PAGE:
Whether one considers them vandals or activists, various #BlackLivesMatter demonstrators have for months been targeting monuments of Confederate figures, spray-painting them with bold messages to protest their presence. Today, efforts to relocate two statues — both of Confederate President Jefferson Davis — to local history museums were announced.
At the University of Texas at Austin, a Davis statue that was tagged multiple times with messages such as “Davis Must Fall” and “Black Lives Matter” will soon move to an exhibition in the Dolph Briscoe Center for American History, as the Texas Tribune reported. UT-Austin President Gregory Fenves’ decision to place it in its proper historic context follows recommendations from a 12-member advisory panel he had assembled in June that received over 3,000 public opinions. Four other statues, however, including ones of Robert E. Lee and Albert Sidney Johnston that also received guerilla paint jobs, will remain on campus grounds, although Fenves is considering placing plaques by them that explain their controversial statuses.
“While every historical figure leaves a mixed legacy, I believe Jefferson Davis is in a separate category and that it is not in the university’s best interest to continue commemorating him,” Fenves wrote to the university community. “Davis had few ties to Texas; he played a unique role in the history of the American South that is best explained and understood through an educational exhibit.”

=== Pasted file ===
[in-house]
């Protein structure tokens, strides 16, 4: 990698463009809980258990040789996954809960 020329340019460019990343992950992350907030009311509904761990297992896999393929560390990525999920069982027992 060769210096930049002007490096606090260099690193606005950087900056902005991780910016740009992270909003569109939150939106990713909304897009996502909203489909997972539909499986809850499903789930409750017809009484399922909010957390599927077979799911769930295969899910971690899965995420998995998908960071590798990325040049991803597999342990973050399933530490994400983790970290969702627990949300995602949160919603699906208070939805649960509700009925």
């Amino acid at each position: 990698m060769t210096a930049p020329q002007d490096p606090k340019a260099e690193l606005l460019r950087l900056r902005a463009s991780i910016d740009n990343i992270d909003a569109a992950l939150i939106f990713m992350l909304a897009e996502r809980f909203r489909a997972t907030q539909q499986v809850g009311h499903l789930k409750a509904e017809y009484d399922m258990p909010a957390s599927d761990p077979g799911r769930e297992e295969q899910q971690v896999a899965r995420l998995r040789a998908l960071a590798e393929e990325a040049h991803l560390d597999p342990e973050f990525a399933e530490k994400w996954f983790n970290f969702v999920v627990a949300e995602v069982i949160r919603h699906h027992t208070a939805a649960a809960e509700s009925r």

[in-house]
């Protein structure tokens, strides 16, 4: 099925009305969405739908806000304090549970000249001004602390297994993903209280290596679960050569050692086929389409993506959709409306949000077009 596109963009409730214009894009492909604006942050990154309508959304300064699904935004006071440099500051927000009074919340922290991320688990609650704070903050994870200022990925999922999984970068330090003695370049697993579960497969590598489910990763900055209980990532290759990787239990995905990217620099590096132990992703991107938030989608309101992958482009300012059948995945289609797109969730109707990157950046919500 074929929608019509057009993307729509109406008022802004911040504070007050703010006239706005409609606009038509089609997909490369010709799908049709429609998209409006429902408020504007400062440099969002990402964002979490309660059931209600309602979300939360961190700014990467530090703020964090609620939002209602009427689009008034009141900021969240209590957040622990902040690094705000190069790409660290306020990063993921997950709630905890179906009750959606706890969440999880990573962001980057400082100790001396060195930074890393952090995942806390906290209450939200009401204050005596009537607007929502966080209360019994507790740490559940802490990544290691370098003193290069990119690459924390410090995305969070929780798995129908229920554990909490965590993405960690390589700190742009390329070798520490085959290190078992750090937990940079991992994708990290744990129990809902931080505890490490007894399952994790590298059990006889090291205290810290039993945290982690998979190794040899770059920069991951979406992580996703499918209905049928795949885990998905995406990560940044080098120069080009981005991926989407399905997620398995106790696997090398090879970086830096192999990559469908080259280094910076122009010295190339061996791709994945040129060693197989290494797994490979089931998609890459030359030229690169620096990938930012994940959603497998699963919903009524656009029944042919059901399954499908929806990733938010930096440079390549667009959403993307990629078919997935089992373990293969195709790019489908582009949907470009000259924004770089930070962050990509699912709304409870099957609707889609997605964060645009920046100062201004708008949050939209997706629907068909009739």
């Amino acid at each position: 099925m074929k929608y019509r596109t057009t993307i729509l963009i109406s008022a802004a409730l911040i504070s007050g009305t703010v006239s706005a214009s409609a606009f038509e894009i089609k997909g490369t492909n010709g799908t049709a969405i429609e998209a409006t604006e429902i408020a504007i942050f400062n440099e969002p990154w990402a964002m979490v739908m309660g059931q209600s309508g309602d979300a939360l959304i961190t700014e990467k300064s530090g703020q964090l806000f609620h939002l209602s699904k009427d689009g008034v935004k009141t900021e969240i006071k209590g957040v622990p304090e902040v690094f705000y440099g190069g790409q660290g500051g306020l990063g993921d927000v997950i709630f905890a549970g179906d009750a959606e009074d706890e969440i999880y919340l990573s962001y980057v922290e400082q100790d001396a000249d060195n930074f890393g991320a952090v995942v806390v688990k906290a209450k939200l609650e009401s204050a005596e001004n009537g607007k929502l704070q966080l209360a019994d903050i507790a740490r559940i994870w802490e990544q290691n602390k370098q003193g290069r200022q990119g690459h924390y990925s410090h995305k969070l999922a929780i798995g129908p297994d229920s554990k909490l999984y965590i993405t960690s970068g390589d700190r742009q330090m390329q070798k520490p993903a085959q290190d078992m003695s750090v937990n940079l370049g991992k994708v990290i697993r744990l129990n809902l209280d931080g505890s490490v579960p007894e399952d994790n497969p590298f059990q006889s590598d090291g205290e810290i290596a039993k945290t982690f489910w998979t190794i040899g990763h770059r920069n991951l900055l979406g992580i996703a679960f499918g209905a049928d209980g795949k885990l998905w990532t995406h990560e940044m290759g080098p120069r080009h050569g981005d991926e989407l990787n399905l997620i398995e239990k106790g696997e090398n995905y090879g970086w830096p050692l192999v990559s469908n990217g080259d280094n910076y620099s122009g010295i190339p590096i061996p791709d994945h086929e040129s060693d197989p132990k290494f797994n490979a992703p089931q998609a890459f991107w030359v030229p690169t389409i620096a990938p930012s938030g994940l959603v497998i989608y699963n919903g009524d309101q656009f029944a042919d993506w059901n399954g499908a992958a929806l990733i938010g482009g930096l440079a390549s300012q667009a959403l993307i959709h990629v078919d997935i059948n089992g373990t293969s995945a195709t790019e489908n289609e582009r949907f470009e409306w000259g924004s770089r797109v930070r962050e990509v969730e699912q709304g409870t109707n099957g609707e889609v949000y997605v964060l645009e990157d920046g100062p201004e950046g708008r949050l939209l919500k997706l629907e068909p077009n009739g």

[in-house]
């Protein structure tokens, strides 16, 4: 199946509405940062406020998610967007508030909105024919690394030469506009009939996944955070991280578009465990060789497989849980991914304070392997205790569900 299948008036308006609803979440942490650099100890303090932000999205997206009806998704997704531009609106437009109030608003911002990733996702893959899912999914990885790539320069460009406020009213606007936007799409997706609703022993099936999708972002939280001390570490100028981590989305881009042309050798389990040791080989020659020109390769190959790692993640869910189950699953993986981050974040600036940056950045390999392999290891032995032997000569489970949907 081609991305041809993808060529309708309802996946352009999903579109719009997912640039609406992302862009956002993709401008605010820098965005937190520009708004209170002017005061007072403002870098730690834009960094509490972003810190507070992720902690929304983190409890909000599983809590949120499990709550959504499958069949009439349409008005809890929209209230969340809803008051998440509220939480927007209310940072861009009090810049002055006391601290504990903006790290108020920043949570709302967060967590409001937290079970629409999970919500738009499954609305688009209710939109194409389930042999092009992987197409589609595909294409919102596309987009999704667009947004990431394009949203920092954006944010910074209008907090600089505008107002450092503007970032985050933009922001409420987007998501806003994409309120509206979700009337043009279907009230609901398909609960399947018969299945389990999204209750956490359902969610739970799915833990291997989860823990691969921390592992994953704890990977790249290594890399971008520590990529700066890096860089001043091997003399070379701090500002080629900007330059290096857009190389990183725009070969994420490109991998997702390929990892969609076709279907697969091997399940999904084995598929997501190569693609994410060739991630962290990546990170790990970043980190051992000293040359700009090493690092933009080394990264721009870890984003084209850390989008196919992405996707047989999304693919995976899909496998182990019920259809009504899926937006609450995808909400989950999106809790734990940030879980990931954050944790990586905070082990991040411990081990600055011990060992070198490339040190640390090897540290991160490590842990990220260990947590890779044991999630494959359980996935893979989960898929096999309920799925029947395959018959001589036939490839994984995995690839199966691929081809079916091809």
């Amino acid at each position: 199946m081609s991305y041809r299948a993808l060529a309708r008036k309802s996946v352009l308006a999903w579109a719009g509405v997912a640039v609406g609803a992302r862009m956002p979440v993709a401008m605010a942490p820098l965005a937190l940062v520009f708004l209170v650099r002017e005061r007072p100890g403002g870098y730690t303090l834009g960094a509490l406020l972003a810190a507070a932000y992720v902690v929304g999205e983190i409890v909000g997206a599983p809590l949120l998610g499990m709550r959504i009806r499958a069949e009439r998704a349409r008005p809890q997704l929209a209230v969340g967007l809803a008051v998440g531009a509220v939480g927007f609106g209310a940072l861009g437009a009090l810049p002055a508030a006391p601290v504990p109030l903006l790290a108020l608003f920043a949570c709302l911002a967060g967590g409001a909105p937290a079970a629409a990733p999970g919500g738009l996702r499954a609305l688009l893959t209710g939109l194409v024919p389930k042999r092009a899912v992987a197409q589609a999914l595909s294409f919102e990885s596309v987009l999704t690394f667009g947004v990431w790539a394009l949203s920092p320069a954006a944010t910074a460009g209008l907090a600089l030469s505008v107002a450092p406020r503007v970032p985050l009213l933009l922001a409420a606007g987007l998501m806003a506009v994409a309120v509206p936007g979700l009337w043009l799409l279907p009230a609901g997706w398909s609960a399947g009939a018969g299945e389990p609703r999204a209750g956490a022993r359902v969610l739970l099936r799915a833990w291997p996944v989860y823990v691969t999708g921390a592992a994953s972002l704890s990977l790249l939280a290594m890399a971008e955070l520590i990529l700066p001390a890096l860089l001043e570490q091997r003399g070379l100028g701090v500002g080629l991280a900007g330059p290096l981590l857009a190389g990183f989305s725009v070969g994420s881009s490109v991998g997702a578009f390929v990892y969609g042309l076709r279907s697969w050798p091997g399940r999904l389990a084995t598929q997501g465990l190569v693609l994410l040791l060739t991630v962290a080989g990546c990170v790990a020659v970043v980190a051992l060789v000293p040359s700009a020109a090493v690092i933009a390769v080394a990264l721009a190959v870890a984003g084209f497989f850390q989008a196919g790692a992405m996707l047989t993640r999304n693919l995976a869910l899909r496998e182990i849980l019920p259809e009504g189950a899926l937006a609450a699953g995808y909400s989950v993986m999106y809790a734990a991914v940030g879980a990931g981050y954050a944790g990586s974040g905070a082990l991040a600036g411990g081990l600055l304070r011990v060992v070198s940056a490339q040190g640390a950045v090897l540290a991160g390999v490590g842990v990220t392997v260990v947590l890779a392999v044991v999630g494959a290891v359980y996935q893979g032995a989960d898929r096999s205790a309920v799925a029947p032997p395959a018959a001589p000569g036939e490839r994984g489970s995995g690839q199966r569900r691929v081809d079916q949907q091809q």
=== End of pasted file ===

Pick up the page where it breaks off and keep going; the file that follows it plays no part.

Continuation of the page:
According to campus spokesman Gary Susswein, the statue will likely stand at its current site for no more than two days; in the next year-and-a-half, it will be refurbished before moving to its new home in the Dolph Briscoe Center.
Another Davis statue, this one in Kentucky, has caught the attention of the Speaker of the Kentucky House of Representatives Greg Stumbo, who today announced his intention to file legislation to remove the prominent statue from the state Capitol Rotunda, the Richmond Register reported.
“If you think about the symbol in the house of government that stands for all people that offends some people, then I think it’s improper to have it there, period,” Stumbo said. “It has its place in history, as do a lot of monuments, but it shouldn’t stand in the house that belongs to all the people.” An advisory commission that oversees historical displays in the Capitol had voted last week to keep the statue, but Stumbo will sponsor a new resolution next January in an attempt to migrate the marble Davis to the halls of the Kentucky History Museum.
In Richmond, Virginia, a memorial devoted to the controversial Confederate leader on Monument Avenue was vandalized in June; an online petition calls for its removal, but there are no plans yet of an official motion to relocate the statue.
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